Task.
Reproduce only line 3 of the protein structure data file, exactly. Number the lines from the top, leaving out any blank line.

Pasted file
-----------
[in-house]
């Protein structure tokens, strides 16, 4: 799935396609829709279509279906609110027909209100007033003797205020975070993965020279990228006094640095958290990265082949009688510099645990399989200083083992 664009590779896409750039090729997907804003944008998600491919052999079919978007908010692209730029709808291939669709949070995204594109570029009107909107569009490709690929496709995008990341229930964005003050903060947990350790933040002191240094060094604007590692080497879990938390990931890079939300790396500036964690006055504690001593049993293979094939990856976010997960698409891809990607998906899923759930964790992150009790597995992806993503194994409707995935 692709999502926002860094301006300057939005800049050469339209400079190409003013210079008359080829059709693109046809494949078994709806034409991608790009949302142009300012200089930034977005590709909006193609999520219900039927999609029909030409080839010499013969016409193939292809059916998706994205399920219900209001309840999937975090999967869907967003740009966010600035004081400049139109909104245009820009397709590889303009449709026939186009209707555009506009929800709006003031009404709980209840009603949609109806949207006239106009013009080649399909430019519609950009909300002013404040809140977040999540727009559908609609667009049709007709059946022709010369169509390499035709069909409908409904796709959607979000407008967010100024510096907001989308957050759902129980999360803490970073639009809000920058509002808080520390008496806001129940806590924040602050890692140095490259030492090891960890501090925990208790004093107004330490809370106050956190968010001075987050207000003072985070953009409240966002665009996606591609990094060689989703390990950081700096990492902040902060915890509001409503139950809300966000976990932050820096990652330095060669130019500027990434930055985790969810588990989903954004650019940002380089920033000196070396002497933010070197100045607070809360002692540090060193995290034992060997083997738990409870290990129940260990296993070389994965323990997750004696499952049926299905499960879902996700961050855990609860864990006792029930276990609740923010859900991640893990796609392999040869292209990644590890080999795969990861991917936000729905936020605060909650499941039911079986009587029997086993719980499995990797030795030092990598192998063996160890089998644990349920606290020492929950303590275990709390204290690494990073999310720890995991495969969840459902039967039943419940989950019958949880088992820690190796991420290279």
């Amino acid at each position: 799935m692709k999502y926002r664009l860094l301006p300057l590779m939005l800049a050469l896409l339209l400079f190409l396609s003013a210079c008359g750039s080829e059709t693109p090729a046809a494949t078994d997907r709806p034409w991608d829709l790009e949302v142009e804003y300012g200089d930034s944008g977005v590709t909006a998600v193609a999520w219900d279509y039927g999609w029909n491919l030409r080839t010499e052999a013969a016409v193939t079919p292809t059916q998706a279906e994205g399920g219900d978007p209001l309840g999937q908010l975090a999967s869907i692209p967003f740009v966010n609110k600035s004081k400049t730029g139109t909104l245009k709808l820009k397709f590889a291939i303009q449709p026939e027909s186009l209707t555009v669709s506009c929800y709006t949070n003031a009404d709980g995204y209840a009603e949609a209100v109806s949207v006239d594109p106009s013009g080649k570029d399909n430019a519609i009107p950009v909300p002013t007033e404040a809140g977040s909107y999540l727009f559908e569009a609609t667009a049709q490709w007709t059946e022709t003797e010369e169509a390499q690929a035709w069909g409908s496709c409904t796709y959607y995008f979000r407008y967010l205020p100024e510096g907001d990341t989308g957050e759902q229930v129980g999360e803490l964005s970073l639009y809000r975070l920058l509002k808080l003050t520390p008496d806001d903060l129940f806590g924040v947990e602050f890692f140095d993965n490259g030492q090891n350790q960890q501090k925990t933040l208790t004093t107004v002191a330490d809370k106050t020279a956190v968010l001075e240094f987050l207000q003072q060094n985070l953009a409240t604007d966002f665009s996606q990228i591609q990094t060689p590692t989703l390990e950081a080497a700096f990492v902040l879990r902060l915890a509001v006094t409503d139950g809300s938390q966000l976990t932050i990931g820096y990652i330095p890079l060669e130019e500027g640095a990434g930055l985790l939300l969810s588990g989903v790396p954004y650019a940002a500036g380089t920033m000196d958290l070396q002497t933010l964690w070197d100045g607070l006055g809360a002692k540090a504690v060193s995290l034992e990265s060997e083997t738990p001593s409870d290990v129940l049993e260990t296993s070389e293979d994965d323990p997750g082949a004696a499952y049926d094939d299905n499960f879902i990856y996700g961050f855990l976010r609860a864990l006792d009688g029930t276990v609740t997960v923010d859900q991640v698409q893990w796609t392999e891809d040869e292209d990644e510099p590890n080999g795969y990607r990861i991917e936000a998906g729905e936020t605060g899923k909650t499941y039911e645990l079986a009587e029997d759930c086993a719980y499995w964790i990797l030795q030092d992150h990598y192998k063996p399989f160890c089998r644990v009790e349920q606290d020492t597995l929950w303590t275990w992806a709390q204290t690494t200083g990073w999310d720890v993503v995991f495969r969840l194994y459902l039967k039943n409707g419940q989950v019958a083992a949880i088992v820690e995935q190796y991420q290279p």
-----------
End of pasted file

């Amino acid at each position: 799935m692709k999502y926002r664009l860094l301006p300057l590779m939005l800049a050469l896409l339209l400079f190409l396609s003013a210079c008359g750039s080829e059709t693109p090729a046809a494949t078994d997907r709806p034409w991608d829709l790009e949302v142009e804003y300012g200089d930034s944008g977005v590709t909006a998600v193609a999520w219900d279509y039927g999609w029909n491919l030409r080839t010499e052999a013969a016409v193939t079919p292809t059916q998706a279906e994205g399920g219900d978007p209001l309840g999937q908010l975090a999967s869907i692209p967003f740009v966010n609110k600035s004081k400049t730029g139109t909104l245009k709808l820009k397709f590889a291939i303009q449709p026939e027909s186009l209707t555009v669709s506009c929800y709006t949070n003031a009404d709980g995204y209840a009603e949609a209100v109806s949207v006239d594109p106009s013009g080649k570029d399909n430019a519609i009107p950009v909300p002013t007033e404040a809140g977040s909107y999540l727009f559908e569009a609609t667009a049709q490709w007709t059946e022709t003797e010369e169509a390499q690929a035709w069909g409908s496709c409904t796709y959607y995008f979000r407008y967010l205020p100024e510096g907001d990341t989308g957050e759902q229930v129980g999360e803490l964005s970073l639009y809000r975070l920058l509002k808080l003050t520390p008496d806001d903060l129940f806590g924040v947990e602050f890692f140095d993965n490259g030492q090891n350790q960890q501090k925990t933040l208790t004093t107004v002191a330490d809370k106050t020279a956190v968010l001075e240094f987050l207000q003072q060094n985070l953009a409240t604007d966002f665009s996606q990228i591609q990094t060689p590692t989703l390990e950081a080497a700096f990492v902040l879990r902060l915890a509001v006094t409503d139950g809300s938390q966000l976990t932050i990931g820096y990652i330095p890079l060669e130019e500027g640095a990434g930055l985790l939300l969810s588990g989903v790396p954004y650019a940002a500036g380089t920033m000196d958290l070396q002497t933010l964690w070197d100045g607070l006055g809360a002692k540090a504690v060193s995290l034992e990265s060997e083997t738990p001593s409870d290990v129940l049993e260990t296993s070389e293979d994965d323990p997750g082949a004696a499952y049926d094939d299905n499960f879902i990856y996700g961050f855990l976010r609860a864990l006792d009688g029930t276990v609740t997960v923010d859900q991640v698409q893990w796609t392999e891809d040869e292209d990644e510099p590890n080999g795969y990607r990861i991917e936000a998906g729905e936020t605060g899923k909650t499941y039911e645990l079986a009587e029997d759930c086993a719980y499995w964790i990797l030795q030092d992150h990598y192998k063996p399989f160890c089998r644990v009790e349920q606290d020492t597995l929950w303590t275990w992806a709390q204290t690494t200083g990073w999310d720890v993503v995991f495969r969840l194994y459902l039967k039943n409707g419940q989950v019958a083992a949880i088992v820690e995935q190796y991420q290279p």